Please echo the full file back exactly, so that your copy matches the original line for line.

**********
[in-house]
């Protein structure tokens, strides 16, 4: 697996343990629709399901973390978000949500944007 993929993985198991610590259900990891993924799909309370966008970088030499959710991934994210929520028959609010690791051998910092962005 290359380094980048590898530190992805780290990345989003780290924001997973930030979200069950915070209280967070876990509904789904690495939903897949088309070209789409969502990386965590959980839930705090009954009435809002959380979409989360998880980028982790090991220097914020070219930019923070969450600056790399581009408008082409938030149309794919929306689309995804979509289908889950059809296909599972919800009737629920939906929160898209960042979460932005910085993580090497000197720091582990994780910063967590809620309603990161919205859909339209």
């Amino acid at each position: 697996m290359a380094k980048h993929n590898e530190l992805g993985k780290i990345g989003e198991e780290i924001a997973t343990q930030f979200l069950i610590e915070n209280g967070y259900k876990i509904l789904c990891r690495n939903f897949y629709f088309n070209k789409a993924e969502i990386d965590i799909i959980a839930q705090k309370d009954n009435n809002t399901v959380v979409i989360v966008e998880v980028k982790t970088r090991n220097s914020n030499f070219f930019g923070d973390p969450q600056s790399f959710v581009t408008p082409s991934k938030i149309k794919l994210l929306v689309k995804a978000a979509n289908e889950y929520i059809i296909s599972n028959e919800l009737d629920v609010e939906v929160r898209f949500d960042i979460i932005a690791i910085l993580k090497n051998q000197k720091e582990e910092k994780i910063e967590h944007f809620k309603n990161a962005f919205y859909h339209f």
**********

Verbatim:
[in-house]
């Protein structure tokens, strides 16, 4: 697996343990629709399901973390978000949500944007 993929993985198991610590259900990891993924799909309370966008970088030499959710991934994210929520028959609010690791051998910092962005 290359380094980048590898530190992805780290990345989003780290924001997973930030979200069950915070209280967070876990509904789904690495939903897949088309070209789409969502990386965590959980839930705090009954009435809002959380979409989360998880980028982790090991220097914020070219930019923070969450600056790399581009408008082409938030149309794919929306689309995804979509289908889950059809296909599972919800009737629920939906929160898209960042979460932005910085993580090497000197720091582990994780910063967590809620309603990161919205859909339209």
């Amino acid at each position: 697996m290359a380094k980048h993929n590898e530190l992805g993985k780290i990345g989003e198991e780290i924001a997973t343990q930030f979200l069950i610590e915070n209280g967070y259900k876990i509904l789904c990891r690495n939903f897949y629709f088309n070209k789409a993924e969502i990386d965590i799909i959980a839930q705090k309370d009954n009435n809002t399901v959380v979409i989360v966008e998880v980028k982790t970088r090991n220097s914020n030499f070219f930019g923070d973390p969450q600056s790399f959710v581009t408008p082409s991934k938030i149309k794919l994210l929306v689309k995804a978000a979509n289908e889950y929520i059809i296909s599972n028959e919800l009737d629920v609010e939906v929160r898209f949500d960042i979460i932005a690791i910085l993580k090497n051998q000197k720091e582990e910092k994780i910063e967590h944007f809620k309603n990161a962005f919205y859909h339209f």